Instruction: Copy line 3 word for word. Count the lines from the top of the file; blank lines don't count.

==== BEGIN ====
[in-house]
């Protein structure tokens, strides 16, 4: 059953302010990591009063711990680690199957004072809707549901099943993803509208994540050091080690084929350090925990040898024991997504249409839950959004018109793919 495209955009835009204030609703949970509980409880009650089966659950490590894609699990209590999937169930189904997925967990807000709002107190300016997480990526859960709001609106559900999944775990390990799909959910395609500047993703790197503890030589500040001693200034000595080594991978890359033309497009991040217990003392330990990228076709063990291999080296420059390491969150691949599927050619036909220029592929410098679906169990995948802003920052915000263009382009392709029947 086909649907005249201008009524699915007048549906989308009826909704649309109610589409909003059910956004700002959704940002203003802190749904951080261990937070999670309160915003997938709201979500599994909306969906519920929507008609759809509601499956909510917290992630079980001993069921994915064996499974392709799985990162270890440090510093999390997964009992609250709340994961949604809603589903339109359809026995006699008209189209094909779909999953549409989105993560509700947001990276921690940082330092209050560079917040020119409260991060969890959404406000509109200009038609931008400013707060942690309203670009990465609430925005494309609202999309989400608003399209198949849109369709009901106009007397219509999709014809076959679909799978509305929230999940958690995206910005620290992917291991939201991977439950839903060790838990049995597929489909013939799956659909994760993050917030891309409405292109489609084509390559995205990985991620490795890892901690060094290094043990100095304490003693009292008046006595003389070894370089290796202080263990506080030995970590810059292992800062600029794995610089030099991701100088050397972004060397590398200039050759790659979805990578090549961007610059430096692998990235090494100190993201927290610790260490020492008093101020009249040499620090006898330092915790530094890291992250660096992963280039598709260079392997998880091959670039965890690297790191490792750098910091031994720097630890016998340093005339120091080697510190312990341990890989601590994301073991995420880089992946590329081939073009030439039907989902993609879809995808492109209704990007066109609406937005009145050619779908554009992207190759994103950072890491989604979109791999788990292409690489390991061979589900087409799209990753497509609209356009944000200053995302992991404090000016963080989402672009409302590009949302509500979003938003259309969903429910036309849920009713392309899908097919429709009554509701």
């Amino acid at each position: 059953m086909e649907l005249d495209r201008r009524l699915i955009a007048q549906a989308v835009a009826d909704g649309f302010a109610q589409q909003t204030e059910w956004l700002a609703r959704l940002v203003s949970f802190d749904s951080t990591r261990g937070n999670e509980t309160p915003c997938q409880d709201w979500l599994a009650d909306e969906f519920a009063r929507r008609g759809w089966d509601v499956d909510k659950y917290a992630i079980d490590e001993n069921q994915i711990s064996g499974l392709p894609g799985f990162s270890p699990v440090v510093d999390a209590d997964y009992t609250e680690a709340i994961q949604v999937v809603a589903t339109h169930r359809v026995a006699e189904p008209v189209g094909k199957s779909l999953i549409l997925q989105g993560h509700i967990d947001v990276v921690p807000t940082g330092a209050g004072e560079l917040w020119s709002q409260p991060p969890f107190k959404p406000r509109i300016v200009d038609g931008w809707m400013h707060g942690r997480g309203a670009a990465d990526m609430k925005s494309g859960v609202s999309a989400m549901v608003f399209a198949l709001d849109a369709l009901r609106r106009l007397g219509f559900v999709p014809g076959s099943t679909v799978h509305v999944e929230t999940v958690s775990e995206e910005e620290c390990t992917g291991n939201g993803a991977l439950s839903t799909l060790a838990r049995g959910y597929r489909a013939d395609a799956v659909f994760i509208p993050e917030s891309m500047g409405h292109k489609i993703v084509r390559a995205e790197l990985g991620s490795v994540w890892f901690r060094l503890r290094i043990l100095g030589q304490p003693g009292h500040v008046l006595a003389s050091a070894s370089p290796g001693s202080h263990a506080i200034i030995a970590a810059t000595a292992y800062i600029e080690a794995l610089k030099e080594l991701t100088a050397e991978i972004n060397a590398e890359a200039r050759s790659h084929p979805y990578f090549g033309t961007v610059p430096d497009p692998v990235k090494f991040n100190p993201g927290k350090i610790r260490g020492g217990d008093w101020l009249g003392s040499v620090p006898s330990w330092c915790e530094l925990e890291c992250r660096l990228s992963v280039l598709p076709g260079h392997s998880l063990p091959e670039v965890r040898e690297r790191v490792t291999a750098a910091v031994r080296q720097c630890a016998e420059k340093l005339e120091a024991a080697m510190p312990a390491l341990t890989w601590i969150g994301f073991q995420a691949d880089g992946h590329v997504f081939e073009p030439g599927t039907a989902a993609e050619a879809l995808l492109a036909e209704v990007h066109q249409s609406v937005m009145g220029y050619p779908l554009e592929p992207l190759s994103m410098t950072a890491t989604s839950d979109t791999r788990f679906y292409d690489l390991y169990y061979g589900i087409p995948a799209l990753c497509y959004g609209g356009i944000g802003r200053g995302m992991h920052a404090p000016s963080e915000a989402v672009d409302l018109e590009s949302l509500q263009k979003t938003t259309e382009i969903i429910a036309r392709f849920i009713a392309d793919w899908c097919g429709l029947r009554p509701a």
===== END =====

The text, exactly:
């Amino acid at each position: 059953m086909e649907l005249d495209r201008r009524l699915i955009a007048q549906a989308v835009a009826d909704g649309f302010a109610q589409q909003t204030e059910w956004l700002a609703r959704l940002v203003s949970f802190d749904s951080t990591r261990g937070n999670e509980t309160p915003c997938q409880d709201w979500l599994a009650d909306e969906f519920a009063r929507r008609g759809w089966d509601v499956d909510k659950y917290a992630i079980d490590e001993n069921q994915i711990s064996g499974l392709p894609g799985f990162s270890p699990v440090v510093d999390a209590d997964y009992t609250e680690a709340i994961q949604v999937v809603a589903t339109h169930r359809v026995a006699e189904p008209v189209g094909k199957s779909l999953i549409l997925q989105g993560h509700i967990d947001v990276v921690p807000t940082g330092a209050g004072e560079l917040w020119s709002q409260p991060p969890f107190k959404p406000r509109i300016v200009d038609g931008w809707m400013h707060g942690r997480g309203a670009a990465d990526m609430k925005s494309g859960v609202s999309a989400m549901v608003f399209a198949l709001d849109a369709l009901r609106r106009l007397g219509f559900v999709p014809g076959s099943t679909v799978h509305v999944e929230t999940v958690s775990e995206e910005e620290c390990t992917g291991n939201g993803a991977l439950s839903t799909l060790a838990r049995g959910y597929r489909a013939d395609a799956v659909f994760i509208p993050e917030s891309m500047g409405h292109k489609i993703v084509r390559a995205e790197l990985g991620s490795v994540w890892f901690r060094l503890r290094i043990l100095g030589q304490p003693g009292h500040v008046l006595a003389s050091a070894s370089p290796g001693s202080h263990a506080i200034i030995a970590a810059t000595a292992y800062i600029e080690a794995l610089k030099e080594l991701t100088a050397e991978i972004n060397a590398e890359a200039r050759s790659h084929p979805y990578f090549g033309t961007v610059p430096d497009p692998v990235k090494f991040n100190p993201g927290k350090i610790r260490g020492g217990d008093w101020l009249g003392s040499v620090p006898s330990w330092c915790e530094l925990e890291c992250r660096l990228s992963v280039l598709p076709g260079h392997s998880l063990p091959e670039v965890r040898e690297r790191v490792t291999a750098a910091v031994r080296q720097c630890a016998e420059k340093l005339e120091a024991a080697m510190p312990a390491l341990t890989w601590i969150g994301f073991q995420a691949d880089g992946h590329v997504f081939e073009p030439g599927t039907a989902a993609e050619a879809l995808l492109a036909e209704v990007h066109q249409s609406v937005m009145g220029y050619p779908l554009e592929p992207l190759s994103m410098t950072a890491t989604s839950d979109t791999r788990f679906y292409d690489l390991y169990y061979g589900i087409p995948a799209l990753c497509y959004g609209g356009i944000g802003r200053g995302m992991h920052a404090p000016s963080e915000a989402v672009d409302l018109e590009s949302l509500q263009k979003t938003t259309e382009i969903i429910a036309r392709f849920i009713a392309d793919w899908c097919g429709l029947r009554p509701a």